Howdy from the VA Hospital Indianapolis

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Aug 31, 2006
There are 3 of us who all work in the emergency room here and enjoy talking about aircraft, but a stupid question came up and none of us could answer it. What aircraft was bugs bunny referring to when he said " well you know how these A-carts can be " when it ran out fuel before hitting the ground ? Thanks for any help in this mind numbing quest. Jeff
"You know how it is with those A-cards" refers to the gas rationing cards used during the war. A cards gave you the least amount of gasoline. From a Warner Bros fan site:
An A card was the lowest priority of gas rationing and entitled the holder to 3 gallons of gas per week (some sources say 4, probably reflecting varying rations during the war). B cards were issued to persons essential to the war effort, like war workers, and therefore entitled the holder to more gas (some sources say 8 gallons per week). C cards were granted to those who were very essential to the war effort, such as doctors. X cards entitled the holder to unlimited supplies and was the highest priority in the system. Ministers, police, volunteer firemen and civil defense workers fell within this category. Something of a scandal erupted when 200 Congressmen received these cards. T rations were available for truckers.

Gags based on these cards would, of course, have struck a chord with movie audiences, and indeed a number of shorts did use cards. The closing gag in Falling Hare (Clampett, 1943) has the plane in which Bugs and the Gremlin are plunging to almost certain death run out of gas just before crashing, Bugs observing that you know how it is with these A cards! In Tortoise Wins By a Hare (Clampett, 1943), Bugs displays his secret weapon to beat Cecil Turtle -- and flashes A and C ration cards. Russian Rhapsody (Clampett, 1944) has a gag in which one of the Russian gremlins replaces the C sticker on the windshield of Hitlers plane with an a sticker (the lower case letter adding emphasis to the gag). An slightly exaggerated view of the number of stickers on a windshield can be seen in The Weakly Reporter (Jones, 1944), in which a windshield is covered by these stickers, forcing a motorist to use a periscope to see.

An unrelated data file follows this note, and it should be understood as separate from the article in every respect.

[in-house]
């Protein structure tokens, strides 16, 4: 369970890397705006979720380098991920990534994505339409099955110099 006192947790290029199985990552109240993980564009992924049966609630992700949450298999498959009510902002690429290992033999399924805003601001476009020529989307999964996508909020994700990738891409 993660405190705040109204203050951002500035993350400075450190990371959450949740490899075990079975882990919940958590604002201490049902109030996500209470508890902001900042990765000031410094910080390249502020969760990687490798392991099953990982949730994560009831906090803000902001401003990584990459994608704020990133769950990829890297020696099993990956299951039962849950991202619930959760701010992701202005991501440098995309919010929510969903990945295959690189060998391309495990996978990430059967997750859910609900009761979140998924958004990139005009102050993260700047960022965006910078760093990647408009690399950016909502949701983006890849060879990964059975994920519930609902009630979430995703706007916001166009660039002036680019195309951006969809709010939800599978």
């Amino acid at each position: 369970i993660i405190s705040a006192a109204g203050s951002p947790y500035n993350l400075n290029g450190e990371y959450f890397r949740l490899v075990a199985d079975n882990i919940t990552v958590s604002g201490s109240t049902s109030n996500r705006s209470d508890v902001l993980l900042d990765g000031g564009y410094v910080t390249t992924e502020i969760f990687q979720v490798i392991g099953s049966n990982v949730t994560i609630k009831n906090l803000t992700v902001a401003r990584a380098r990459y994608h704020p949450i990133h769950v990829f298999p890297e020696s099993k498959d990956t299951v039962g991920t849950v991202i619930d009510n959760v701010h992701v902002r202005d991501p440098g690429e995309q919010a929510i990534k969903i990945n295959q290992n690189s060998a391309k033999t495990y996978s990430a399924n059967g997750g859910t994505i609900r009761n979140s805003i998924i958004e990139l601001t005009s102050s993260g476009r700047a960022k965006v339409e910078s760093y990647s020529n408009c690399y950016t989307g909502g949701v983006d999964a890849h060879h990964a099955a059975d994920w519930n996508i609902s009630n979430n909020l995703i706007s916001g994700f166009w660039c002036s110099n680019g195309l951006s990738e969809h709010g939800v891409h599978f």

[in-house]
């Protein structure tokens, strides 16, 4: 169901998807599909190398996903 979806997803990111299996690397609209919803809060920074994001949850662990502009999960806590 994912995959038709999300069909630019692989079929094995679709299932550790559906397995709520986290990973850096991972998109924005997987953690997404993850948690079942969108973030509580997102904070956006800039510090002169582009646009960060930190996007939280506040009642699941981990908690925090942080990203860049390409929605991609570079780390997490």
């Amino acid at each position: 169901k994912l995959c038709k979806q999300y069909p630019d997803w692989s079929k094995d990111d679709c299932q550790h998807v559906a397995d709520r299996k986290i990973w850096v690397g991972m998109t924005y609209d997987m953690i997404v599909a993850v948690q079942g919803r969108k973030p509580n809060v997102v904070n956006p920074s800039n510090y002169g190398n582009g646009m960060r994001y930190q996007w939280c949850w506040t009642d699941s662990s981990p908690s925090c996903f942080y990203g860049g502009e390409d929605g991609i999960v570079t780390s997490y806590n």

Gas rationing was also reinforced by certain slogans and policies, which also found their way into the cartoons. A national speed limit of 35 miles per hour was imposed to save fuel and tires (the closing gag in The Daffy Duckeroo (McCabe, 1942), which exhorts people to Keep It Under Forty). Posters were often seen asking Is this trip really necessary? (A question asked in Draftee Daffy (Clampett, 1945) by the little man from the draft board, by a billboard in Wagon Heels (Clampett, 1945), and somewhat ironically by Daffy Duck/Duck Twacy in The Great Piggy Bank Robbery (Clampett, 1946) just after he has fallen down a trapdoor). Baseball Bugs (Freleng, 1946) also uses the gag (after Bugs tags out a Gashouse Gorilla at the plate); the cartoon was completed in June, 1945 but not released until 1946, after gas rationing had ended. Requests not to do any unnecessary traveling were also prevalent, as noted in the closing gag in The Unruly Hare (Tashlin, 1944), and Daffy, to the father in Nasty Quacks (Tashlin, 1945).
Volume 7 -- Gabby Catcher Gag to Gremlins

Probably more than you were asking for, but...

And the aircraft looked like a stylized Douglas B-18 Bolo.
Recently (2006) I saw a wonderful WW2 era film called, "Best Foot Forward" with Lucy Ball, Tommy Dix and a very nice cast. It is a musical with some great songs.

One of the opening songs makes reference to some wishes. among them, wishing for a "C" Card, so that one could take an old jalopy on a nice ride, perhaps to a romantic spot.

When we forget the past, we also lose out on some great "IN" jokes.
Awesome question and welcome to the site. My family often thinks about those in the VA hospital. We attempted to get a contact at Bethesda to send some gifts, but to no avail. If you know of some wounded soldiers that could use some cheering up, please PM me or better yet post a point of contact.

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